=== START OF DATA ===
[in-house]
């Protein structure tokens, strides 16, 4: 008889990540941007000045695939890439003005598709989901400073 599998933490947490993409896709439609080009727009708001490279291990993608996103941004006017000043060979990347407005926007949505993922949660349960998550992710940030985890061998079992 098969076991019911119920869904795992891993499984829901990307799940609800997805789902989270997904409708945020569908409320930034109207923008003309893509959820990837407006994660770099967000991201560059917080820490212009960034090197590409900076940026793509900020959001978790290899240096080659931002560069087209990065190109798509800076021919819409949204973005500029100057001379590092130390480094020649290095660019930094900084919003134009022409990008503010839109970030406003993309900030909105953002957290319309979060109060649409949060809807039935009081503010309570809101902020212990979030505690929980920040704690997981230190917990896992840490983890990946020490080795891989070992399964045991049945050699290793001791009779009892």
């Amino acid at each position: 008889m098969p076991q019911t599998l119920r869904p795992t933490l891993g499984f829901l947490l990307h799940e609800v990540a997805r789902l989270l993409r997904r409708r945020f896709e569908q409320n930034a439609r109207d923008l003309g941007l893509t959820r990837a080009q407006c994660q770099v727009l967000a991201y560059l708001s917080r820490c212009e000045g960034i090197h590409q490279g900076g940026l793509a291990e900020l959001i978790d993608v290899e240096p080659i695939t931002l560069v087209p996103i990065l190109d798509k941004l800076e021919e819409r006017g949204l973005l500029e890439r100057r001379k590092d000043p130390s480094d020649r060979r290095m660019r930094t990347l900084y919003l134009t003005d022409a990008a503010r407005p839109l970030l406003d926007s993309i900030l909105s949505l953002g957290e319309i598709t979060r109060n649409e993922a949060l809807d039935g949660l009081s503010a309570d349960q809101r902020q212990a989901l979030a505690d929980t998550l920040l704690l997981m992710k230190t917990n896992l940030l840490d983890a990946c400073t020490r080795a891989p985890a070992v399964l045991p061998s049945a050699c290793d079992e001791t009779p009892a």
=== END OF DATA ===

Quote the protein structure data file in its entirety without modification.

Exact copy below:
[in-house]
């Protein structure tokens, strides 16, 4: 008889990540941007000045695939890439003005598709989901400073 599998933490947490993409896709439609080009727009708001490279291990993608996103941004006017000043060979990347407005926007949505993922949660349960998550992710940030985890061998079992 098969076991019911119920869904795992891993499984829901990307799940609800997805789902989270997904409708945020569908409320930034109207923008003309893509959820990837407006994660770099967000991201560059917080820490212009960034090197590409900076940026793509900020959001978790290899240096080659931002560069087209990065190109798509800076021919819409949204973005500029100057001379590092130390480094020649290095660019930094900084919003134009022409990008503010839109970030406003993309900030909105953002957290319309979060109060649409949060809807039935009081503010309570809101902020212990979030505690929980920040704690997981230190917990896992840490983890990946020490080795891989070992399964045991049945050699290793001791009779009892």
């Amino acid at each position: 008889m098969p076991q019911t599998l119920r869904p795992t933490l891993g499984f829901l947490l990307h799940e609800v990540a997805r789902l989270l993409r997904r409708r945020f896709e569908q409320n930034a439609r109207d923008l003309g941007l893509t959820r990837a080009q407006c994660q770099v727009l967000a991201y560059l708001s917080r820490c212009e000045g960034i090197h590409q490279g900076g940026l793509a291990e900020l959001i978790d993608v290899e240096p080659i695939t931002l560069v087209p996103i990065l190109d798509k941004l800076e021919e819409r006017g949204l973005l500029e890439r100057r001379k590092d000043p130390s480094d020649r060979r290095m660019r930094t990347l900084y919003l134009t003005d022409a990008a503010r407005p839109l970030l406003d926007s993309i900030l909105s949505l953002g957290e319309i598709t979060r109060n649409e993922a949060l809807d039935g949660l009081s503010a309570d349960q809101r902020q212990a989901l979030a505690d929980t998550l920040l704690l997981m992710k230190t917990n896992l940030l840490d983890a990946c400073t020490r080795a891989p985890a070992v399964l045991p061998s049945a050699c290793d079992e001791t009779p009892a």